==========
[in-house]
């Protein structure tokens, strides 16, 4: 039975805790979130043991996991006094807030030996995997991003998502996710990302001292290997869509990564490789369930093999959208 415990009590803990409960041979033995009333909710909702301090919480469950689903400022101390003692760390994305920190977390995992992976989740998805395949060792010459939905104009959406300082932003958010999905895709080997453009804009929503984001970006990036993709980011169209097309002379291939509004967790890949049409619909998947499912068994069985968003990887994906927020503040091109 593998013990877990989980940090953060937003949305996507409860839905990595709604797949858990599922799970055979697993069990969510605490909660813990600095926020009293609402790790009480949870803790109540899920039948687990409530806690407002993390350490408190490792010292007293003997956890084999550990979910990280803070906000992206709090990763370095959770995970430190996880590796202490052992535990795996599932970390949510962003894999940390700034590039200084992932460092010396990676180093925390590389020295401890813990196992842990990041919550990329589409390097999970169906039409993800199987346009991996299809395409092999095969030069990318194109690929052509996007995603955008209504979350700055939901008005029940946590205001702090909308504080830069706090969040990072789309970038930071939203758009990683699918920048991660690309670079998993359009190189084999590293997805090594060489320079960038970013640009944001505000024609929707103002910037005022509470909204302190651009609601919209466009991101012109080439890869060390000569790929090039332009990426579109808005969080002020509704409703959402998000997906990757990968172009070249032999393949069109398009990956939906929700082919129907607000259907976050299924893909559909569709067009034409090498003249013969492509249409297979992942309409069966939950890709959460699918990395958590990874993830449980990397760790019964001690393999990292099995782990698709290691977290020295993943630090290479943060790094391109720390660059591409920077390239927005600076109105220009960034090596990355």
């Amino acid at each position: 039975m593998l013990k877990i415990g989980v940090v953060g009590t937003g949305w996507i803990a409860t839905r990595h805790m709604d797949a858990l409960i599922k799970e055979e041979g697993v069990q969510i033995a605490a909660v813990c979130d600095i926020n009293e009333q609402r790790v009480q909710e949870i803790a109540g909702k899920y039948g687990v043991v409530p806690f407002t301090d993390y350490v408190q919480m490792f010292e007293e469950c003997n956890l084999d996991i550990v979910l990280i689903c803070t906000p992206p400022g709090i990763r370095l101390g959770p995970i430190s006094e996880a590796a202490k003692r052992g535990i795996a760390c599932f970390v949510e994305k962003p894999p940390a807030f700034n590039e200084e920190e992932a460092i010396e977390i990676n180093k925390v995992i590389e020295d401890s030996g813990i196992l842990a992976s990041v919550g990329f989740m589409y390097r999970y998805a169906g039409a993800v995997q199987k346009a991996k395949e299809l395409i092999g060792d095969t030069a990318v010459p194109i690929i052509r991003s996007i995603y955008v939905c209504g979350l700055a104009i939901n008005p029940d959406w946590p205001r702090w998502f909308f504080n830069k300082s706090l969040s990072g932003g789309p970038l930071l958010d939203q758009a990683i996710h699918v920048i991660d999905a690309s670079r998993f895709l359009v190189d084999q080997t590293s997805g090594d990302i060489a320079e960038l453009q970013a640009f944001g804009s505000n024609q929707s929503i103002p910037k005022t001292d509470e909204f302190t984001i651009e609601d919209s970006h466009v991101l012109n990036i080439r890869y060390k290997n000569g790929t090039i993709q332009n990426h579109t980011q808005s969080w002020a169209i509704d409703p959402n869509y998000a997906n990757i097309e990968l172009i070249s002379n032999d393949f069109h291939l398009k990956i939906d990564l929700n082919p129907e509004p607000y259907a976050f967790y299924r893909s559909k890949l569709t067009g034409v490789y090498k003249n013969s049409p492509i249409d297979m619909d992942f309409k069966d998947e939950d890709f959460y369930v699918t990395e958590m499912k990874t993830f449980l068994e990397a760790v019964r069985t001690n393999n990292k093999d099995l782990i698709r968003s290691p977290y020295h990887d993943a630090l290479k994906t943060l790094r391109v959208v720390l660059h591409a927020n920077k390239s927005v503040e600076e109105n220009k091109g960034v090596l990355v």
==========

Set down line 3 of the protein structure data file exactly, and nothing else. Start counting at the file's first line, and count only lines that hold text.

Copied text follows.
């Amino acid at each position: 039975m593998l013990k877990i415990g989980v940090v953060g009590t937003g949305w996507i803990a409860t839905r990595h805790m709604d797949a858990l409960i599922k799970e055979e041979g697993v069990q969510i033995a605490a909660v813990c979130d600095i926020n009293e009333q609402r790790v009480q909710e949870i803790a109540g909702k899920y039948g687990v043991v409530p806690f407002t301090d993390y350490v408190q919480m490792f010292e007293e469950c003997n956890l084999d996991i550990v979910l990280i689903c803070t906000p992206p400022g709090i990763r370095l101390g959770p995970i430190s006094e996880a590796a202490k003692r052992g535990i795996a760390c599932f970390v949510e994305k962003p894999p940390a807030f700034n590039e200084e920190e992932a460092i010396e977390i990676n180093k925390v995992i590389e020295d401890s030996g813990i196992l842990a992976s990041v919550g990329f989740m589409y390097r999970y998805a169906g039409a993800v995997q199987k346009a991996k395949e299809l395409i092999g060792d095969t030069a990318v010459p194109i690929i052509r991003s996007i995603y955008v939905c209504g979350l700055a104009i939901n008005p029940d959406w946590p205001r702090w998502f909308f504080n830069k300082s706090l969040s990072g932003g789309p970038l930071l958010d939203q758009a990683i996710h699918v920048i991660d999905a690309s670079r998993f895709l359009v190189d084999q080997t590293s997805g090594d990302i060489a320079e960038l453009q970013a640009f944001g804009s505000n024609q929707s929503i103002p910037k005022t001292d509470e909204f302190t984001i651009e609601d919209s970006h466009v991101l012109n990036i080439r890869y060390k290997n000569g790929t090039i993709q332009n990426h579109t980011q808005s969080w002020a169209i509704d409703p959402n869509y998000a997906n990757i097309e990968l172009i070249s002379n032999d393949f069109h291939l398009k990956i939906d990564l929700n082919p129907e509004p607000y259907a976050f967790y299924r893909s559909k890949l569709t067009g034409v490789y090498k003249n013969s049409p492509i249409d297979m619909d992942f309409k069966d998947e939950d890709f959460y369930v699918t990395e958590m499912k990874t993830f449980l068994e990397a760790v019964r069985t001690n393999n990292k093999d099995l782990i698709r968003s290691p977290y020295h990887d993943a630090l290479k994906t943060l790094r391109v959208v720390l660059h591409a927020n920077k390239s927005v503040e600076e109105n220009k091109g960034v090596l990355v």